Housecore Horror Preview: Randy Blythe

Lamb of God frontman on his Kafkaesque manslaughter charges

"I was only able to grasp the fundamentals of their legal system. I'm barely able to grasp the fundamentals of the US legal system. I'm not a lawyer. I'm in a rock band." Lamb of God vocalist Randy Blythe talks about his dark days charged with manslaughter.

When Lamb of God mouthpiece Randy Blythe signed up for the Richmond, Va., vets tour account As the Palaces Burn, he should’ve known things would get strange. He just couldn’t predict how much so. “It’s a documentary, not a Hollywood blockbuster,” he says. “Sometimes things get a little bit messy in the storytelling, just like they do in life.”

Messy is an understatement. In 2010, 19-year-old Daniel Nosek died from a brain hemorrhage after stage diving at a LOG show. Two years later, Czech police arrested Blythe and charged him with manslaughter.

The authorities claimed the singer had pushed Nosek off the stage during a Prague club gig. The tour movie then became a courtroom drama as Blythe faced decades in jail in a nation he barely knew. With the film screening at the Housecore Horror Film Festival on Friday in Emo’s Grindhouse Tent, 11pm, Blythe talked about his experiences – and will do so again at the same venue Sunday, 5:30pm.

Austin Chronicle: There’s the moment in the film when you were exonerated. The camera’s on you forever, and the look on you face, it’s like there’s 10,000 things going through your mind.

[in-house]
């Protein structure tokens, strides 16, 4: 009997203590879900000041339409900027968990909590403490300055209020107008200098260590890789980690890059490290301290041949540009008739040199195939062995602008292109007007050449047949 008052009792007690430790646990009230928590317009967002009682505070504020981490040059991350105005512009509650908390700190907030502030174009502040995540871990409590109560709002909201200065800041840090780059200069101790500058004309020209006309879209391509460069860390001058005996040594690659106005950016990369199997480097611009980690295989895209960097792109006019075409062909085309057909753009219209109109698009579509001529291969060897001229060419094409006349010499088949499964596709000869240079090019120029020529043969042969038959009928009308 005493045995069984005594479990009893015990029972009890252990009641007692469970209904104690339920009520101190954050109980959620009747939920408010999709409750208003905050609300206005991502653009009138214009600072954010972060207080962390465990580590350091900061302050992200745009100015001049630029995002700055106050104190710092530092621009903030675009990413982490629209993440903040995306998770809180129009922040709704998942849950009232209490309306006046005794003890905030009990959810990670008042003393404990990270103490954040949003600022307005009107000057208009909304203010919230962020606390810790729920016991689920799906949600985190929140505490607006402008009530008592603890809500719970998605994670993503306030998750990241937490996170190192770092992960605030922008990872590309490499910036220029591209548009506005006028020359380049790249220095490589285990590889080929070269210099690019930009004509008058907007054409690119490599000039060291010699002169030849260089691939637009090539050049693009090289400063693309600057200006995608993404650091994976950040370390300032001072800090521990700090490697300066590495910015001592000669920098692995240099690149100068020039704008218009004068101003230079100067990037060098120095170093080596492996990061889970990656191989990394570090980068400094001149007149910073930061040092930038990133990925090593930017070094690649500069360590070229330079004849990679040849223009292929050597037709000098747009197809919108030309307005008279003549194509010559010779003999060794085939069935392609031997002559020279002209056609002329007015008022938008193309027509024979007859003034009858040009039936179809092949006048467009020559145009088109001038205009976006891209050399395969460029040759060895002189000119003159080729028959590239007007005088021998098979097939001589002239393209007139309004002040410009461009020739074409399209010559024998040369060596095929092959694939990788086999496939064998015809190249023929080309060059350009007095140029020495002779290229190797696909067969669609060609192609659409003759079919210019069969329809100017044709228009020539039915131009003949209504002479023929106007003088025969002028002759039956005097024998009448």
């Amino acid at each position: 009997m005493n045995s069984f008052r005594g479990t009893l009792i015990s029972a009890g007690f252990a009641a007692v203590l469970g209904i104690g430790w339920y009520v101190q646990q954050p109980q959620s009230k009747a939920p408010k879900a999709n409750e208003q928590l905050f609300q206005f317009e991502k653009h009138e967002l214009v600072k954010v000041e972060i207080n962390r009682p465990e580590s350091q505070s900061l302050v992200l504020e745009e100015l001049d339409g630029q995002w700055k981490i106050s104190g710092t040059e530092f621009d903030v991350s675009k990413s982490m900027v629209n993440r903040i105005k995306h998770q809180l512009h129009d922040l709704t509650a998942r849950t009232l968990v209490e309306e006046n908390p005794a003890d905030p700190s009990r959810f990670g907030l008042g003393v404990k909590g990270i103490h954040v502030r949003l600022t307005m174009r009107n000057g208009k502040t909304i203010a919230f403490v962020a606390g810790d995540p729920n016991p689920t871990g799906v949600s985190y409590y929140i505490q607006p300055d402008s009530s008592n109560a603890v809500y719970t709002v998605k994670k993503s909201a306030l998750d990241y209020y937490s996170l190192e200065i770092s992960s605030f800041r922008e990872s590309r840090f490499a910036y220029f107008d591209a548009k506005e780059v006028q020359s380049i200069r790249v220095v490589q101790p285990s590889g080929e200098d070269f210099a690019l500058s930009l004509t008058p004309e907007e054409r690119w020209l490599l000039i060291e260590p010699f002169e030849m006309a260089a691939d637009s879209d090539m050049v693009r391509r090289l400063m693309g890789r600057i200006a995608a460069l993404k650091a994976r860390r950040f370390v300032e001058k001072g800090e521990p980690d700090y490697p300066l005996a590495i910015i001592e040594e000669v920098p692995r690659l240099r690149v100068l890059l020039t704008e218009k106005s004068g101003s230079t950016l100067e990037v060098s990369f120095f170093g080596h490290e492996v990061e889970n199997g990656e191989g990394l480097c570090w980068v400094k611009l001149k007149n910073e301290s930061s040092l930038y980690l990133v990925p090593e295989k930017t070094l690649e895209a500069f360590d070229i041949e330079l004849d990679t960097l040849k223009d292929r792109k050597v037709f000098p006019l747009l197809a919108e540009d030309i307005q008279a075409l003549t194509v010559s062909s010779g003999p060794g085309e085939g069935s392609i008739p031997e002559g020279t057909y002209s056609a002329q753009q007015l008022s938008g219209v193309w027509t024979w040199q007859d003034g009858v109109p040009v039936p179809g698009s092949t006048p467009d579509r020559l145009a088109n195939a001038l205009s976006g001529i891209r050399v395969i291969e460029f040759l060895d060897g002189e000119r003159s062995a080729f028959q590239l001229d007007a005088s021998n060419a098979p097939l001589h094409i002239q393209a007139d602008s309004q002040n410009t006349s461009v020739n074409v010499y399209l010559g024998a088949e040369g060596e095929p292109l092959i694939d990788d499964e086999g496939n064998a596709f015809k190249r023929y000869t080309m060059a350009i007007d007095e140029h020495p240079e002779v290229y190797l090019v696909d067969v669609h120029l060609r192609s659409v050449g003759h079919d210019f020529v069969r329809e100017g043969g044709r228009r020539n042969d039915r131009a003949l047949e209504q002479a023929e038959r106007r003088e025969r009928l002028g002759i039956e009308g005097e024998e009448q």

Randy Blythe: It was a very odd feeling, one I don’t want to ever feel again. I just wrote a book [Dark Days], and I wrote a lot about that moment. There were feelings of relief that I wasn’t going to be going to prison, but there was an over-arcing sadness within me. Happy was not an emotion I felt during that time at all, and still don’t.

I’m grateful I’m not in prison, but it’s not something I’m running around kicking up my heels about. It’s just a very tragic situation, and that stayed with me.

AC: It almost seems like a cruel joke. You’d gotten clean and sober, your bandmates were calling you the best Randy they’d ever known, and then this all drops out of nowhere.

RB: It’s no big secret I partied really hard for a very long time. At the end of my drinking, I was just, “Oh god, I might as well just be dead because I’m just a garbage can – an empty receptacle I pour alcohol into.” When I got sober, I learned about myself and trying to see the good in each moment, even when things are very uncomfortable.

So when I got arrested and went to prison – and the bail nonsense, and going back to trial – I think I was better prepared in some ways than someone who did not have the problem that I had learned to deal with it. For me, getting sober, I learned to stay in the present moment and say, “Okay, I’m six feet above ground. Right now, things are very uncomfortable. Right now, things are not going my way. Right now, I feel like drinking in order to escape what I perceive as an unjust world.”

That was a huge motivation for my drinking, or at least it was an excuse that I used. I don’t like the way the world is, so I’m just going to get drunk and forget about it. The world is going to be the world. It’s going to turn the way it wants to, with or without your approval, so you may as well deal with it.

AC: What was your learning curve on the Czech legal system like?

RB: After I paid my bail the first time, almost a quarter million dollars, the prosecuting attorney said, “No, we’re gonna object.” I went, “Okay, things are very different.” Because here in America when a judge grants you bail and you pay it, or you have a bail bondsman pay it, you’re free to go. If you don’t show up, they call Dog the bounty hunter to come and get you. There it was very, very different.